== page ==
We held our 2nd Upper Extremity module in Paris for 2016 the 1st to the 4th of December. The course was held at l’IFEC, Institut Franco-Européen de Chiropraxie, Ivry Sur Seine. The course participants were very eager and dedicated throughout the whole course. 90% of the participants passed their practical exam although the course was very intensive and demanding. Thank you so much to all participants for their overwhelming feedback. Good luck with your patients and athletes! Course Instructors: Nicolai van der Lagen and Ole R. Johansen (both from Norway, but teaching in French).
Male patient aged 44 with pain on the medial side of the right elbow and on the ulnar side of the forearm. The problem has been present for a couple of years, but it always gets worse during the summer. Last winter was also painful, but symptoms were not constant, more following the activity level. Loss of strength in the forearm and grasping followed the pain. Symptoms started to present on the left side this year. Very active person who competes on high level endurance races cross country.
During examination we quickly found out that the ulnar nerve was very tight and that the nerve itself bounced anteriorly and posteriorly during extension and flexion of the elbow. Increased tightness of the ulnar nerve was palpated by the medial elbow/forearm when shoulder external rotation and abduction were introduced (more stretching of the nerve). Patient reported increased symptoms when ulnar nerve was tested. Patient presents restrictions in shoulder external rotation and abduction (more active than passive).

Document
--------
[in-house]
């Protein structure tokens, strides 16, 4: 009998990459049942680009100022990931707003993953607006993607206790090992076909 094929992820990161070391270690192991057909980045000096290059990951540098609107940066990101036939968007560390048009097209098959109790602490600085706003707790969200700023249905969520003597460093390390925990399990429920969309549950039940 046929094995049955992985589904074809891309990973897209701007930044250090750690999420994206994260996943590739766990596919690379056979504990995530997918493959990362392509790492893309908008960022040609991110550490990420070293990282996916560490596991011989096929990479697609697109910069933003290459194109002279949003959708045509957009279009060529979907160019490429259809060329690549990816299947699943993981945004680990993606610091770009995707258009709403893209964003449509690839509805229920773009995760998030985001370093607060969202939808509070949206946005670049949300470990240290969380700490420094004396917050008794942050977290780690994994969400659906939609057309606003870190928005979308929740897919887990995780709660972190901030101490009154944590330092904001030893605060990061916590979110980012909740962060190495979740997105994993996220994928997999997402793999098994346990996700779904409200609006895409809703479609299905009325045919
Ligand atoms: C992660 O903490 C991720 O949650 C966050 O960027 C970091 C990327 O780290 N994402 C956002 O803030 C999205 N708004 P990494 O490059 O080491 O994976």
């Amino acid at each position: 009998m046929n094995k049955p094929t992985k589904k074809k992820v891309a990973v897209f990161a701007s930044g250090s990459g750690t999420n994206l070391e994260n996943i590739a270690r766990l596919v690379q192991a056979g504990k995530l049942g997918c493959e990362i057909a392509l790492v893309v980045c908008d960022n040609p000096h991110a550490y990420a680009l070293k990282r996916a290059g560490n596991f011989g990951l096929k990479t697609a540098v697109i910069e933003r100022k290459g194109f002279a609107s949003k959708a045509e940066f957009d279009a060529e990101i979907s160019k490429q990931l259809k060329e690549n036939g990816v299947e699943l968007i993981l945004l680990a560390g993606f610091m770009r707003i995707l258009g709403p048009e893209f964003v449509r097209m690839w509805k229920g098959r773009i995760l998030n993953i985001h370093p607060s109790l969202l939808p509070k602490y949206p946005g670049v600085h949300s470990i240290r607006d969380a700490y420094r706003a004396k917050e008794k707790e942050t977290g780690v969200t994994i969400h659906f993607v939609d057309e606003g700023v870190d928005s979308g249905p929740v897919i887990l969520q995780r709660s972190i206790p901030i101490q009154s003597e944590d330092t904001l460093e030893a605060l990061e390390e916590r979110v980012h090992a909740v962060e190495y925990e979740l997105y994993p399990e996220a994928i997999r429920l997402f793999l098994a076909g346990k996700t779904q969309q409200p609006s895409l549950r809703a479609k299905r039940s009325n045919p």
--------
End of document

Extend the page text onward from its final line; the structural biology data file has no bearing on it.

“Conclusion: If you’re a clinician, get out there and use the soft tissue techniques taught in these videos for the greater good of your patients and clients. Manual soft tissue treatments can be a game changer in terms of increasing your efficiency in treatment, and streamlining the total duration of patient care.”
Her knees always get painful first and then the hips will start to hurt. This typically happens after 45 to 60 min. of playing tennis. She feels that it is a bit less painful and that it takes longer time to trigger the symptoms when playing on softer ground.
Examination indicated a compensatory pattern from the toes to the spine. Reproduced knee pain by testing and palpating the knee capsule, lateral meniscus and the insertion of the iliotibial band. Both feet were pronating. Stretching the external rotators of the hip showed restrictions and increase in pain. Adductors were sensitive and shortened. Decreased dorsal flexion of the ankle both side and decreased inversion of ankle joint. Squatting was difficult to perform. Poor activation of peroneus longus and brevis.
The ART Lower Extremity level 1 course in Moss – Norway was a great success. Participants from The Netherlands, USA, Canada and Norway worked together for 4 intensive days at HQ Europe seminar room. Participant backgrounds: Chiropractors, Physiotherapists and Osteopaths.
During the Lower Extremity course participants work hands on with clinical approaches for a variety of diagnoses and cumulative soft tissue problems. Accurate handling with our tools of preference (our fingers and hands) are demonstrated and reviewed throughout the entire course.
The Upper Extremity course and the Long tract nerve entrapment course were held at Vasala Sport Institute in Tampere – Finland. This was the 8. time Team Europe held a course in Finland. The group of ART providers is growing in Finland. And what a group of clinicians! Participants on this course were Chiropractors, Physiotherapists and Sport Massage therapists.
The Upper Extremity module is by far the most complicated and probably also the most difficult. Participants work together with the Instructors for 4 intensive days. Proper hands on techniques are demonstrated from the fingers to the shoulder during the course.
Congratulations to all participants passing their exams at our ART Upper seminar with FC Midtjylland in Herning, Denmark, this weekend! Great course with great and dedicated therapists from Denmark. Thank you all for your wonderful feedback, and we are looking forward to see you again!
Good luck with using your new skills in your practice!